Favorite dispatchers

memorymaster

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Nov 2, 2020
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413
True That. I DNK Why This Continues....Not to be Too Critical; But - She also Cuts-off before competing Transmission:
Ladder 170 becomes 'Ladder 17-', Engine 255 comes as 'Engine 25-'. :unsure:
I noticed that also but I didn't want to sound too critical either.
 

UnitWithTheUrgent

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Aug 5, 2015
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Then you have that Brooklyn dispatcher that comes in ultra-low, companies constantly have him 10-5 his transmissions.
 

jtsjc1

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Jul 29, 2019
Messages
238
Then you have that Brooklyn dispatcher that comes in ultra-low, companies constantly have him 10-5 his transmissions.

I always have to turn up my radio when he's on. Then the next transmission from another dispatcher blows my head up.
 

nfd2004

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Jun 22, 2007
Messages
6,347
That is correct, George uses his name, with NO User Name.

George is featured on a CD made during those busy Fourth of July's in Brooklyn when he was on the job. I'm not sure if it's still available but as I remember I got it from Fire Service Publications "FSP". Just non stop, very heavy fire activity with no computers back then. I don't know how they did it.

We also have other GREAT/EXCELLENT FDNY Retired Dispatchers on here.
 

IRISH

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Feb 4, 2010
Messages
937
Sadly i don't listen into FD as often as i used to (unless there's a big job) so wouldn't know any of the current Disp. I do know Bklyn #290 tho and he's from the top shelf. A really good guy and dispatcher when I've listened into him

Remember Warren telling a story a few years ago at out group dinner in MM and he said after he retired himself and his wife headed down to some place called Tennessee (i'm told the people down there talk real funny)

Anyway Warren said they booked a tour to go see Graceland something they both wanted to do. As the tour bus got near Graceland smoke could be seen raising into the sky nearby. Warren stopped the bus and took in the fire. It went to a 2nd Alarm. Nearly sure his wife continued to Graceland for the tour and they met afterwards :ROFLMAO: that's keeping fire in your life!
 

Signal73

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Jan 20, 2014
Messages
11,549
Sadly i don't listen into FD as often as i used to (unless there's a big job) so wouldn't know any of the current Disp. I do know Bklyn #290 tho and he's from the top shelf. A really good guy and dispatcher when I've listened into him
And even a better friend..But we won't tell him that hahaha
 

raybrag

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Apr 1, 2007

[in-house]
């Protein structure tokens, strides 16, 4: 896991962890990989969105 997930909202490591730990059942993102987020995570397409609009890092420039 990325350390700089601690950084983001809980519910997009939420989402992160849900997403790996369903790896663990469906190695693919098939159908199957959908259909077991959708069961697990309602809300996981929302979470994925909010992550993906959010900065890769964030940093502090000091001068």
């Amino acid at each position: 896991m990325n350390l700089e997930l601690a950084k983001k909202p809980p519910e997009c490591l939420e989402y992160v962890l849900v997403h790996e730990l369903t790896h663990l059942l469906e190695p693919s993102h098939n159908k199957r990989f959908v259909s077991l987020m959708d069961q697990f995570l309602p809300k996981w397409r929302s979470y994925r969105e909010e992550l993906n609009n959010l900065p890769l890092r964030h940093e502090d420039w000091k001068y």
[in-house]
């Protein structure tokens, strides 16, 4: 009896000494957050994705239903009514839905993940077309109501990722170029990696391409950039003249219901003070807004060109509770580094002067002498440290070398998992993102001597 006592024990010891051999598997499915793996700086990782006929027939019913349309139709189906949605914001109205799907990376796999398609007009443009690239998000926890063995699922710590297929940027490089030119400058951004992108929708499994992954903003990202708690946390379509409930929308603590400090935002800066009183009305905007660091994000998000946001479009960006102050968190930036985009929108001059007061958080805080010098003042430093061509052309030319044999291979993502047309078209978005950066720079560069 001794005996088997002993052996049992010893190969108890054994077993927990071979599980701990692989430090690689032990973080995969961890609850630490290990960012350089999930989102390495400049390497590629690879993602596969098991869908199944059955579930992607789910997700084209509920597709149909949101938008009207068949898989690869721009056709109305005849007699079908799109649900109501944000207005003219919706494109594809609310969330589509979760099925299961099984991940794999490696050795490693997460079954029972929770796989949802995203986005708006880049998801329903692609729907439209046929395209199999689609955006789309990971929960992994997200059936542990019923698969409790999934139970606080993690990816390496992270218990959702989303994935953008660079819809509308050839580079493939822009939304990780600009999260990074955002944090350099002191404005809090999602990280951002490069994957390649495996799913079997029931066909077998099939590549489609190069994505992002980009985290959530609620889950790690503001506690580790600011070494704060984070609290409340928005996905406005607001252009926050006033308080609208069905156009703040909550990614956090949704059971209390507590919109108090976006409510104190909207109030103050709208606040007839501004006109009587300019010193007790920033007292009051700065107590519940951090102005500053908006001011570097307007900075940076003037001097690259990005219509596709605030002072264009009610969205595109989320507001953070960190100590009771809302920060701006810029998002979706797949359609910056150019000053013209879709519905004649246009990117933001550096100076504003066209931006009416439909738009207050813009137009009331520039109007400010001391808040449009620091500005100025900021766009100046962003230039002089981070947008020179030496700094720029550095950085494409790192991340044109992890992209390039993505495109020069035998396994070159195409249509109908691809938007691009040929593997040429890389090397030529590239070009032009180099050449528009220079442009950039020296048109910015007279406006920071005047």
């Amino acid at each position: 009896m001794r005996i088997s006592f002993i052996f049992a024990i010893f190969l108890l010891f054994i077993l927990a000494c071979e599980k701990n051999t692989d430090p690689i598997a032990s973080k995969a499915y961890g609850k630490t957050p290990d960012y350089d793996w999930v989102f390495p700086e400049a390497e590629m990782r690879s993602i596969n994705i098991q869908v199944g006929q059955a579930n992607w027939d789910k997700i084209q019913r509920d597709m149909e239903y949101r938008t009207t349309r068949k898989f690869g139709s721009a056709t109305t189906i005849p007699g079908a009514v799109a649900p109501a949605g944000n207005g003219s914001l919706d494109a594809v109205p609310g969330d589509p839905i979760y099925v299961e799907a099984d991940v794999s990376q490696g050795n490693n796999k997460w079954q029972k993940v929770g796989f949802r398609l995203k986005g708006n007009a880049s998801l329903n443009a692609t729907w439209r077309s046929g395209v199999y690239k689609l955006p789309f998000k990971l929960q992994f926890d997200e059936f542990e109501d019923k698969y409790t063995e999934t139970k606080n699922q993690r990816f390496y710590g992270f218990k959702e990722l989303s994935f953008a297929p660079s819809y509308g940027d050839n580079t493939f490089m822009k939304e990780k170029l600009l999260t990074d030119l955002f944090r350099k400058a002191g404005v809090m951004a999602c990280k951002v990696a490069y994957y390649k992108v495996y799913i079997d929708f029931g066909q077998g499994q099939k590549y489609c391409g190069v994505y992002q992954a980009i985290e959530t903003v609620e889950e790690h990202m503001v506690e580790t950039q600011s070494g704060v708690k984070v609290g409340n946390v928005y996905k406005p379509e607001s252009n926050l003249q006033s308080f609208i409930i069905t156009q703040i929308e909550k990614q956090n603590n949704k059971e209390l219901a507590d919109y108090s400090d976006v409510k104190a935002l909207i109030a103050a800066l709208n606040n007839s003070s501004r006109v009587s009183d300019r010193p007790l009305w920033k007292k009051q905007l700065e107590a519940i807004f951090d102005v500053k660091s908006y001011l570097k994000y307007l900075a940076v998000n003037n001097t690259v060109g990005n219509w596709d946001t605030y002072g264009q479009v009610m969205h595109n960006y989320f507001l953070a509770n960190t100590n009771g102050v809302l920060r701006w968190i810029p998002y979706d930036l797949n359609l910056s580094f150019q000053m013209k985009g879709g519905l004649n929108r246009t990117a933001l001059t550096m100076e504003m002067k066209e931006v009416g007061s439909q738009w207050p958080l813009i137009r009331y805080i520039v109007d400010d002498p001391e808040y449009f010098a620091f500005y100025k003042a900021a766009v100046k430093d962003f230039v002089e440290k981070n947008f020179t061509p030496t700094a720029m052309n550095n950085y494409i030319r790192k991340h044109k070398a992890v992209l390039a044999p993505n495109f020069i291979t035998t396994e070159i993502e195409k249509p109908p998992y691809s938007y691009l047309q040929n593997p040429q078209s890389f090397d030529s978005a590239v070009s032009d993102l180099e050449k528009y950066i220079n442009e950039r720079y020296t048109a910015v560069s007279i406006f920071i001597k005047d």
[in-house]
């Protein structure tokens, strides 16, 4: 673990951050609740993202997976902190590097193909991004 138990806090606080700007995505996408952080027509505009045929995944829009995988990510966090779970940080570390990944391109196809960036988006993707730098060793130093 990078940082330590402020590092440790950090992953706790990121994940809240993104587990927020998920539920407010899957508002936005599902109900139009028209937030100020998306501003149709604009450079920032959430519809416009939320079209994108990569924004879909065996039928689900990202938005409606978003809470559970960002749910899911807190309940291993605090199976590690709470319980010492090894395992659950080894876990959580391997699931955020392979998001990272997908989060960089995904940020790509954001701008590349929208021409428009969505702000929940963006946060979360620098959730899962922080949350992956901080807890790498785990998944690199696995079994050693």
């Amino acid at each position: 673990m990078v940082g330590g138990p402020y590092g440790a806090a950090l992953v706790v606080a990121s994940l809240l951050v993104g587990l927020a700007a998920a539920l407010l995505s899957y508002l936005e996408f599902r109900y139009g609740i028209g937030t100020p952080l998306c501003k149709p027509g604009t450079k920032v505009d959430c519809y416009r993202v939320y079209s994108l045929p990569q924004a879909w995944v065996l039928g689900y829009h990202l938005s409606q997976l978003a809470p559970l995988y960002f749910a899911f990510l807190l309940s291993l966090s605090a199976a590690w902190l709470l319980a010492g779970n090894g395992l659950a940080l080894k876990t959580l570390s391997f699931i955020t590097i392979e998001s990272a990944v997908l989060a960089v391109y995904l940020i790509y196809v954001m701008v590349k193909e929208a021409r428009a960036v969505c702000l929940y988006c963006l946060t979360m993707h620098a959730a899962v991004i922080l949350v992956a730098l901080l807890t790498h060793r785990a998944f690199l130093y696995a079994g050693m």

Messages
2,779
Brian Grogan posted this picture of two legends on his Facebook page, and I had to share it. Thanks, and sorry, Brian . . .

Warren Fuchs (retired Brooklyn Fire Dispatcher #120) on the left and George Munch (Brooklyn Fire Dispatcher #102) on the right. I know George is on this site; is Warren?
!.JPG
 

fdhistorian

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Sep 25, 2013
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683

Drill master

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Jul 23, 2021
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Does anyone know what ever happened to Warren Fuchs or George Munch after they retired?
George Munch became a Deputy Fire Safety Director at the World Trade Center. He was off for 911 but came back to assist in the recovery. I worked with George at the WTC. Like in the FDNY, George was a total professional and a great guy. AndyTrabanco
 

nfd2004

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Jun 22, 2007
Messages
6,347
Although I don't know George Munch, I DO know Warren Fuchs.

We are HONORED to have both of these GREAT RETIRED FDNY Dispatchers on here with us.
You guys were always my favorites as I listened in to your EXPERTISE in dispatching the Busiest Fire Dept, no doubt, in the Entire World. During it's Busiest Years of EXTREMELY HEAVY Fire Activity.
ALL BEFORE A THING CALLED: "COMPUTER AIDED DISPATCHING".

Some other favorites of mine were; "Dispatcher 124", "Dispatcher Three Three Oh", a few more too.

It was so busy back then, it was impossible to listen to even TWO Boros at the same time.

Of course EVERYBODY was GREAT in those days. They HAD TO BE. There was No Room for Mistakes.

Job very well done and ALL THE BEST TO ALL THOSE WHO SOMEHOW OPERATED UNDER WHAT TODAY WE CALL; "THE FDNY WAR YEARS".

PLEASE - ENJOY YOUR WELL DESERVED RETIREMENTS.

P.S. - I took a part time dispatcher job for a small town here. A busy eight hour shift would be maybe 4 or 5 fire, or EMS calls. In fact in those days, maybe late 80s or early 90s, we had a scanner in the dispatch center and I would tune the FDNY in. That was back when FDNY was on the 154 mhz frequency and I looked forward to listening in. That dispatch center had a huge high tower in one of the highest locations in Connecticut.
A place called "Lantern Hill". I could usually pick them up about 120 miles away.
"A GREAT FRINGE BENEFIT THAT CAME WITH THAT JOB".
 
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